Sediments collected from the seafloor are routinely analysed by marine geoscientists to determine the nature and composition of the substrate. The grainsize of marine surface sediments has been shown to have important implications for the distribution of seafloor communities. Areas consisting of soft sediments are often associated with mobile deposit and detritus feeding communities such as holothurians (sea cucumbers) and brittle stars, while areas of sandy to gravelly sediments have higher abundances of attached filter feeding organisms such as sponges and bryozoans. Sediment data has been compiled for the East Antarctic margin from databases and sediment archives to contribute to our understanding of the sedimentary environments within the AAMJ [3].

Geomorphic features mapped for the Southern Ocean and Antarctic margin

Figure 3: Geomorphic features
mapped for the Southern
Ocean and Antarctic margin.

Marine planning supported by the evidence

The proposed MPAs were selected based primarily on the characteristics of the bathymetry and geomorphology to ensure representation of the biotic diversity contained more broadly within the surrounding marine ecosystems. The recent compilation of seabed sediments provides an additional data layer for assessing the nature of habitats within and outside of the MPAs.

These three datasets: depth, geomorphology and sediment type, indicate that the four MPAs contain a diverse range of seabed environments, which includes deep muddy basins, iceberg-scoured sandy shelf banks, ruggedly eroded slope canyons, a seamount and muddy deep sea plains. The diversity of physical environments within the proposed MPAs suggests that they likely support a diverse range of seabed communities.

The physical features of areas within and outside of the proposed MPAs have been compared to assess how well the MPAs would represent the physical habitats within the broader East Antarctic region. This analysis indicates that habitat features of the East Antarctic margin are reasonably well represented within the four proposed MPAs in terms of sediment type, water depth and geomorphic features.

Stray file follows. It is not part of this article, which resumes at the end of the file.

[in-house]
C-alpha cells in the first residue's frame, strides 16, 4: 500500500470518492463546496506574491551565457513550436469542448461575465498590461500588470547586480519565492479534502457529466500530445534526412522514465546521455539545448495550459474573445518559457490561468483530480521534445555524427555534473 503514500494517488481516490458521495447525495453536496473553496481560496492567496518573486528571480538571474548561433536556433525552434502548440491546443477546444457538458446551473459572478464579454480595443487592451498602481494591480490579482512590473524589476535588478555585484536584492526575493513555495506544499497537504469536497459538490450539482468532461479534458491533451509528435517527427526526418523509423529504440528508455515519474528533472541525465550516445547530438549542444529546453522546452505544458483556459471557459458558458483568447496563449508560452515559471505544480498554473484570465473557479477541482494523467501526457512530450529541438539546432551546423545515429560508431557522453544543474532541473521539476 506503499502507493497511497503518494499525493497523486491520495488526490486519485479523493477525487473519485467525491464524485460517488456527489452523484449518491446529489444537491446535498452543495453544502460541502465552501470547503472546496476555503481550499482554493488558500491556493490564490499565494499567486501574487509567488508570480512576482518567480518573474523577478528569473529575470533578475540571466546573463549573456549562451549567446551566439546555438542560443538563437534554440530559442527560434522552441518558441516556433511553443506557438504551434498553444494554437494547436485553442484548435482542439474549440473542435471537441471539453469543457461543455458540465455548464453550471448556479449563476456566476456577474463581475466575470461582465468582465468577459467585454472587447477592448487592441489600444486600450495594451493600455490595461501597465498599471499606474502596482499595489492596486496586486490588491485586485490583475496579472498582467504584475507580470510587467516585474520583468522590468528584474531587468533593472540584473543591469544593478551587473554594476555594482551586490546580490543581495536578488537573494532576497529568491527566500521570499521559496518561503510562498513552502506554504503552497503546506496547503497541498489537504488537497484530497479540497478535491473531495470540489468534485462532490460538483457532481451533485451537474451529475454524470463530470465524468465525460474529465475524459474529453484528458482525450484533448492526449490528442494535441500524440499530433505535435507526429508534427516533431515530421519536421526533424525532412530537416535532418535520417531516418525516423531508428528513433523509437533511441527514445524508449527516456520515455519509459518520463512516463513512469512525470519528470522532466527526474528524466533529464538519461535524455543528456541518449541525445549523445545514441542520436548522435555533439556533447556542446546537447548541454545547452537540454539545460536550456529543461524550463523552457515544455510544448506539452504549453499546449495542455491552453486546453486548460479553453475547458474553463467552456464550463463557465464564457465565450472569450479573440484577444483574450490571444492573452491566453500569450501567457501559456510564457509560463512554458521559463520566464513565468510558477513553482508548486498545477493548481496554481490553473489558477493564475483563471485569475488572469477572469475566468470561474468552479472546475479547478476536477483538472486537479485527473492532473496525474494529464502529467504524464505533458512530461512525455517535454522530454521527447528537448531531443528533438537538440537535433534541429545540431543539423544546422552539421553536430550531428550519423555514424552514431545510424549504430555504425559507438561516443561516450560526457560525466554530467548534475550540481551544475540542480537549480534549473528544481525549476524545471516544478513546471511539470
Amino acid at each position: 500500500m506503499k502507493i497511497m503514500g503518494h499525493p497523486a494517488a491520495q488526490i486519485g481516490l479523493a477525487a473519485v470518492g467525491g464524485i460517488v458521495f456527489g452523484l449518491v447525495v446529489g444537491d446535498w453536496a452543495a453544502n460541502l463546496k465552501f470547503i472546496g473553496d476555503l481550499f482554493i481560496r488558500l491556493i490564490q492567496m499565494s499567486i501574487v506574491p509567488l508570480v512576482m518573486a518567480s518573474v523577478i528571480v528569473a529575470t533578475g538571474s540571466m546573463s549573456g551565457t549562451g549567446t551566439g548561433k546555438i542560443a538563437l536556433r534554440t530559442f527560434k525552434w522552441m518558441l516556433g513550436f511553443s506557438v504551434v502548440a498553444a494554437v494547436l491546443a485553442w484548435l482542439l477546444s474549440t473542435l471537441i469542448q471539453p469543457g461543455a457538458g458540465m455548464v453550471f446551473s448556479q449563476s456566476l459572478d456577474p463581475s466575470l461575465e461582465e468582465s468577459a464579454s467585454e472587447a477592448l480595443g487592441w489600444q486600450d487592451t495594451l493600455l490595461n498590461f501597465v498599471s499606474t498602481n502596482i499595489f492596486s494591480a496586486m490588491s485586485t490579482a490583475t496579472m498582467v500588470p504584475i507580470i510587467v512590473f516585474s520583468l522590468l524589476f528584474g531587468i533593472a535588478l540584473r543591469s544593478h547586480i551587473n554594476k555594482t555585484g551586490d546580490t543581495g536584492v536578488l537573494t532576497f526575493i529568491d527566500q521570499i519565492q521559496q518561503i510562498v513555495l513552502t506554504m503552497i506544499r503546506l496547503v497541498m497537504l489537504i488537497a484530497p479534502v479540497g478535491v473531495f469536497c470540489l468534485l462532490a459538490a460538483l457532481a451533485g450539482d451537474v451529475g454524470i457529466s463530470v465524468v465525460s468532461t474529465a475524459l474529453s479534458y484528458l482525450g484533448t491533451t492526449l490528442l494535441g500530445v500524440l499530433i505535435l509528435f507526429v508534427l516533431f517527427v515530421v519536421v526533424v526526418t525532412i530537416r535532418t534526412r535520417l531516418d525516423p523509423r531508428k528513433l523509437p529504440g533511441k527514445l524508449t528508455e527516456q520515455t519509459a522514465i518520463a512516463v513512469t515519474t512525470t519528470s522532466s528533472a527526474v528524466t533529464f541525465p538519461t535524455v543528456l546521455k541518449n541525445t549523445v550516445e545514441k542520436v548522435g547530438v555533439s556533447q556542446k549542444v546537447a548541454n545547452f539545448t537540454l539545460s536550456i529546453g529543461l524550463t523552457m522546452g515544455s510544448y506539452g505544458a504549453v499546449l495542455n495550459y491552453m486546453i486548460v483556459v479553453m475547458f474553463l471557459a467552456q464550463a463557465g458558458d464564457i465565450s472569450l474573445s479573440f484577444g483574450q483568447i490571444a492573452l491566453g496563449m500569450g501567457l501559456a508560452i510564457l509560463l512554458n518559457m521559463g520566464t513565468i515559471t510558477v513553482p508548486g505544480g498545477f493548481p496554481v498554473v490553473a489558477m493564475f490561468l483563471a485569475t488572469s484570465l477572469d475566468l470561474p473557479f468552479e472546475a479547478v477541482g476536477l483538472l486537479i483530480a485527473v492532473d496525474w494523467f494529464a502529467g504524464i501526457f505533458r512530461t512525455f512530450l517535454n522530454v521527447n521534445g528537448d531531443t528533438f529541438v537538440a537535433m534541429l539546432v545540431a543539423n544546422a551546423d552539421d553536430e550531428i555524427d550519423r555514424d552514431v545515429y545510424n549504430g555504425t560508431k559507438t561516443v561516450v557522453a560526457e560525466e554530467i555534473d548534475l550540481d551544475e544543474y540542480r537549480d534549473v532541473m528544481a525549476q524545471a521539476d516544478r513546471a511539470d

All sediment types and water depths within the 0 to 5000 metre range are well represented within the proposed MPA network. Further to this, at least 15 per cent of each of the main geomorphic features found in the region are contained within the MPAs. Features of known high conservation value, such as canyons and seamounts, are well represented, with 30 per cent and 50 per cent of the occurrence of these features from the East Antarctic region contained within the proposed MPAs.

Some geomorphic features with a low occurrence across the region are poorly represented or absent within the proposed MPAs. These features include areas of rough seafloor, seamount ridges and marginal plateaus. Further assessment of biodiversity within these habitats is needed to determine the potential impact of not having these features represented within the MPA network. In further work we hope to expand our understanding of seabed environments in areas where we have less information.

The next opportunity to progress the East Antarctic MPA proposal will be at the annual meeting of CCAMLR in Hobart in October 2014.

Distinguished Geoscience Australia Lecture

A webcast of Dr Alix Post's Distinguished Geoscience Australia Lecture is available for on-demand viewing.


[1] ^Post, A.L., O'Brien, P.E., Beaman, R.J., Riddle, M.J., De Santis, L., 2010. Physical controls on deep-water coral communities on the George V Land slope, East Antarctica. Antarctic Science 22, 371-378, doi:310.1017/S0954102010000180.

[2] ^O'Brien, P.E., Post, A.L., Romeyn, R., 2009. Antarctic-wide geomorphology as an aid to habitat mapping and locating Vulnerable Marine Ecosystems, Commission for the Conservation of Antarctic Marine Living Resources Vulnerable Marine Ecosystems Workshop, Paper WS-VME-09/10. CCAMLR, La Jolla, California, USA.

[3] ^Post, A.L., 2013. A compilation of grainsize, biogenic silica and carbonate data from East Antarctic surface sediments, Geoscience Australia, Record 2013/05, p. 60.